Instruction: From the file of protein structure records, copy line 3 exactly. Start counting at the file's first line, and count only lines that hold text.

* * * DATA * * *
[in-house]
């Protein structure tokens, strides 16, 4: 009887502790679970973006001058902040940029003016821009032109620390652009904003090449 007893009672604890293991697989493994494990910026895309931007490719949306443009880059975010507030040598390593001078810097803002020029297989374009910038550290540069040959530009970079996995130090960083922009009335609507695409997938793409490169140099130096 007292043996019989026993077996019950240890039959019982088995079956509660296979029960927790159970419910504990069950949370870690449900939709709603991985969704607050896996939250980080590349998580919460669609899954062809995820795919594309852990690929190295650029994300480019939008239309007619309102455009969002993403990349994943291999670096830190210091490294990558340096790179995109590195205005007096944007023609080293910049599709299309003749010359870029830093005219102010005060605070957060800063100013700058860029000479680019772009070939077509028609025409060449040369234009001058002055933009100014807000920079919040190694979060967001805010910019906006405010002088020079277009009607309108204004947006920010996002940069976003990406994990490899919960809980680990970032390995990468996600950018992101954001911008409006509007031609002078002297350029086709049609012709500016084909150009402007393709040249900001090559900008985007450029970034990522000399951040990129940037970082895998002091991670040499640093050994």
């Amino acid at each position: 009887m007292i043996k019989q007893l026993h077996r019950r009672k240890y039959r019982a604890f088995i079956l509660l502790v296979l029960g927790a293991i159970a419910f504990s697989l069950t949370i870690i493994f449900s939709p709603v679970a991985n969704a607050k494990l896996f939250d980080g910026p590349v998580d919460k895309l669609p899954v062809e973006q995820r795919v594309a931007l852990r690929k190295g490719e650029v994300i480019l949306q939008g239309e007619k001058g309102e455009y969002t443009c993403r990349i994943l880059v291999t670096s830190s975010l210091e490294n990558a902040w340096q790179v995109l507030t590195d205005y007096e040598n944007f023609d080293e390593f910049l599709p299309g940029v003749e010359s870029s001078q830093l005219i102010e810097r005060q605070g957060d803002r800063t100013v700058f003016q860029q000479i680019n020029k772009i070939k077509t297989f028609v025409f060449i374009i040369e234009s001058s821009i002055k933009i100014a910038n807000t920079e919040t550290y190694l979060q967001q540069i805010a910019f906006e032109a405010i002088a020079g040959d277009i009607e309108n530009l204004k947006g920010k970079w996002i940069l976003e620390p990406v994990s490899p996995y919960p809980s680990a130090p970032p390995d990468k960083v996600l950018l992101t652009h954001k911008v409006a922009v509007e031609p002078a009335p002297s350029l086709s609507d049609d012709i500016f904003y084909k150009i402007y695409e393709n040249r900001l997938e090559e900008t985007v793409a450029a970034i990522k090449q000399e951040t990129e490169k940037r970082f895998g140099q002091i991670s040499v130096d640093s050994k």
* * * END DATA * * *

């Amino acid at each position: 009887m007292i043996k019989q007893l026993h077996r019950r009672k240890y039959r019982a604890f088995i079956l509660l502790v296979l029960g927790a293991i159970a419910f504990s697989l069950t949370i870690i493994f449900s939709p709603v679970a991985n969704a607050k494990l896996f939250d980080g910026p590349v998580d919460k895309l669609p899954v062809e973006q995820r795919v594309a931007l852990r690929k190295g490719e650029v994300i480019l949306q939008g239309e007619k001058g309102e455009y969002t443009c993403r990349i994943l880059v291999t670096s830190s975010l210091e490294n990558a902040w340096q790179v995109l507030t590195d205005y007096e040598n944007f023609d080293e390593f910049l599709p299309g940029v003749e010359s870029s001078q830093l005219i102010e810097r005060q605070g957060d803002r800063t100013v700058f003016q860029q000479i680019n020029k772009i070939k077509t297989f028609v025409f060449i374009i040369e234009s001058s821009i002055k933009i100014a910038n807000t920079e919040t550290y190694l979060q967001q540069i805010a910019f906006e032109a405010i002088a020079g040959d277009i009607e309108n530009l204004k947006g920010k970079w996002i940069l976003e620390p990406v994990s490899p996995y919960p809980s680990a130090p970032p390995d990468k960083v996600l950018l992101t652009h954001k911008v409006a922009v509007e031609p002078a009335p002297s350029l086709s609507d049609d012709i500016f904003y084909k150009i402007y695409e393709n040249r900001l997938e090559e900008t985007v793409a450029a970034i990522k090449q000399e951040t990129e490169k940037r970082f895998g140099q002091i991670s040499v130096d640093s050994k």